What do we mean by dual power, and how can we build it? Dual power can be understood as a way of practicing anarchist methods of organisation in order to grow a culture of resistance. It means encouraging direct control of struggle by those in struggle, the practice of non-hierarchical workplace and community assemblies, and collective decision-making based on direct democracy. It’s a way of challenging the power of boss, landlord and government until such time we can abolish them. Building dual power challenges authoritarian structures of power and at the same time, points towards the libertarian future we envision. It not only opposes the state, it also prepares for the difficult confrontations and questions that will arise in a revolutionary situation.

Dual power has to come about through struggle, through ongoing organising around real (not perceived) needs, and through direct action. Running a collective for food distribution or a radical bookshop, while having its own value, does not really confront wider social relations — this is collectively managing a resource, not the building of dual power. Dual power is not prefigurative in the sense that it is building counter institutions that will magically grow within capitalism and replace it once it’s gone. Dual power is prefigurative in terms of the means we use now, the way we organise our struggles, and the way we relate to others during that struggle. Building dual power points to a possible, but not predetermined future.

Dual power can’t be built in isolation or by traditional structures such as trade unions or political parties, as such structures are not set up to encourage such a sharing of power (as we pointed out above). This is where some kind of network that would span across union lines and workplace isolation — and link to the wider community — could play a significant role.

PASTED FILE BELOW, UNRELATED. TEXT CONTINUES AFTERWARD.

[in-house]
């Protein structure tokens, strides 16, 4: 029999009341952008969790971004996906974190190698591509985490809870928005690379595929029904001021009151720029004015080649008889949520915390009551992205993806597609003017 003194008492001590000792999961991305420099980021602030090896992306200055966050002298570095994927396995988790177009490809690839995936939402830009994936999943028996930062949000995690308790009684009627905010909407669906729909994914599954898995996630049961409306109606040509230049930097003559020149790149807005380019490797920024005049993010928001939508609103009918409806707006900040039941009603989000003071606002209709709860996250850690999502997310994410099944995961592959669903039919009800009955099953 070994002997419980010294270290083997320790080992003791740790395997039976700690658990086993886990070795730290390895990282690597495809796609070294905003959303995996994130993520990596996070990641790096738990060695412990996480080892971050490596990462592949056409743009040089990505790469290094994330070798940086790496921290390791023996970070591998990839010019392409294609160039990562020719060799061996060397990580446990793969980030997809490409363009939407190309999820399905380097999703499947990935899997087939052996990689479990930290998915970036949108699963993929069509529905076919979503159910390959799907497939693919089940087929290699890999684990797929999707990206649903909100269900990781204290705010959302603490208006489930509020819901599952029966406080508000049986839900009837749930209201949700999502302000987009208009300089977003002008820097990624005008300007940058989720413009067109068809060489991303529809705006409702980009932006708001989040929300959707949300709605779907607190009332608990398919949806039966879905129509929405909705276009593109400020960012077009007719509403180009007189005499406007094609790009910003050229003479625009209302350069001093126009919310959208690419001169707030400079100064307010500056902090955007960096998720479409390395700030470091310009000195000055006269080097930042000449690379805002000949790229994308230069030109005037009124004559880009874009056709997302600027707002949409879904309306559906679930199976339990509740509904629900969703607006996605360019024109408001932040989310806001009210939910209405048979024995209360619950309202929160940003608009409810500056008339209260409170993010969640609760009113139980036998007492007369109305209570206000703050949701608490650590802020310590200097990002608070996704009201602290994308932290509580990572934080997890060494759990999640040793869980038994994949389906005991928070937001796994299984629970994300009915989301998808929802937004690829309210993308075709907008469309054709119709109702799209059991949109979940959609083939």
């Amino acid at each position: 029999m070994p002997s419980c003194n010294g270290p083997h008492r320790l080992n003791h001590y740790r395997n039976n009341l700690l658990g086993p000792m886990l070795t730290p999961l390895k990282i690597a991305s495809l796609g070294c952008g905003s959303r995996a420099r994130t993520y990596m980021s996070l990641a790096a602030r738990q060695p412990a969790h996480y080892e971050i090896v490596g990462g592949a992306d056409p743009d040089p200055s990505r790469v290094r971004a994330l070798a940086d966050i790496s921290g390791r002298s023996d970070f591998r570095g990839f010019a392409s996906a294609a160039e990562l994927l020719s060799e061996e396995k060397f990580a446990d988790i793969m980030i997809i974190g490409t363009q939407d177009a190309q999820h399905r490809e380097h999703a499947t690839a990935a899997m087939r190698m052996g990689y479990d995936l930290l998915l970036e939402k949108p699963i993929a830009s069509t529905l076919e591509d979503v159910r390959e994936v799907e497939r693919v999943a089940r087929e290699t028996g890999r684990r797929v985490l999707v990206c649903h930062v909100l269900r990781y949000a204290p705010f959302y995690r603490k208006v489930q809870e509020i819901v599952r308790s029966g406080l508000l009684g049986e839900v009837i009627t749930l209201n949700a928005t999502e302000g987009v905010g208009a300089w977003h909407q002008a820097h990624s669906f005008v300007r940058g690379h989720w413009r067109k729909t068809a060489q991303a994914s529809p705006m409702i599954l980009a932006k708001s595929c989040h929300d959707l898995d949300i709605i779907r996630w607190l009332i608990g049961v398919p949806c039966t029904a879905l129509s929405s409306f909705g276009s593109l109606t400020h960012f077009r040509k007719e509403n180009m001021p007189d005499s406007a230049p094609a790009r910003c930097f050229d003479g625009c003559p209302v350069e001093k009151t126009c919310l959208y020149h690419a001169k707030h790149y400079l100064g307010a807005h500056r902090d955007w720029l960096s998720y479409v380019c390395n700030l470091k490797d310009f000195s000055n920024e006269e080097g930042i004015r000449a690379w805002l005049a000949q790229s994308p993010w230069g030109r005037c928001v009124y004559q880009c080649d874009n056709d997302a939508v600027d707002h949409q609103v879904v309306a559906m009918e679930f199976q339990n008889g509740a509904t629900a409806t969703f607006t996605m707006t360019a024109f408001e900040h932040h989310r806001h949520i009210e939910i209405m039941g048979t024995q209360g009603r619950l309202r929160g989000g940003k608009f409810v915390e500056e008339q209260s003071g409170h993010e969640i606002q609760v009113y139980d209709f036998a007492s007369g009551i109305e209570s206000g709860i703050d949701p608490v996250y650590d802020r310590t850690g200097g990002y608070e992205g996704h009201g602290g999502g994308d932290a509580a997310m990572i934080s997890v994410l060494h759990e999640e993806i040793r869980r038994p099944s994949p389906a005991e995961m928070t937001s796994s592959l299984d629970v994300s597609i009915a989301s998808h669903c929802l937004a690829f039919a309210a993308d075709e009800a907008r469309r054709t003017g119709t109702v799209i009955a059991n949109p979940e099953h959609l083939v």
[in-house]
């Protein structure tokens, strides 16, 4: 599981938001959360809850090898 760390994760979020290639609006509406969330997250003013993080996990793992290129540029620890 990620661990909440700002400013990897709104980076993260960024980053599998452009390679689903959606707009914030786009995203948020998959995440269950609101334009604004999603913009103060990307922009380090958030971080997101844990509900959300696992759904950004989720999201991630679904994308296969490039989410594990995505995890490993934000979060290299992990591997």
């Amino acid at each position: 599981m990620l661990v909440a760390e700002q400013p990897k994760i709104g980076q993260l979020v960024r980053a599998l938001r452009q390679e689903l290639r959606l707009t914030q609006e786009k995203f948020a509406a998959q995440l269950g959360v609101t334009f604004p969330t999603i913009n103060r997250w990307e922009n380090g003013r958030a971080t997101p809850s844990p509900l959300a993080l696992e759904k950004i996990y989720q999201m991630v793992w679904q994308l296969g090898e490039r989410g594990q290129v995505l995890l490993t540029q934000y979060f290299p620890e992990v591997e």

“History always repeats itself: first time as tragedy, second time as farce.”

— Karl Marx

Revisiting successful aspects of the anarcho-syndicalist tradition and its tactics of revolutionary struggle (within and outside of the workplace) is something that could potentially move beyond representation and build the culture of resistance described above. By coming together in one network based on direct action, solidarity and the ideas of anarchism, we could offer a very real alternative to both reformist action and the capitalist system itself. It could do what the current unions can’t or won’t do.

We don’t buy the argument that what’s needed is a similar network but without the explicitly anarchist position. Membership is not the goal of a successful network, meaningful struggle with a radical vision is. The focus would be to build class conflict, not the building of a union. To fetishise union membership over radical content has failed time and time again — an effective network should focus on class struggle rather than recruiting as many people as possible. A network of 20 people who manage to foster the growth of radical assemblies wherever they are (workplace or community) would have a larger effect than a network of 200 without any confrontational vision or strategy.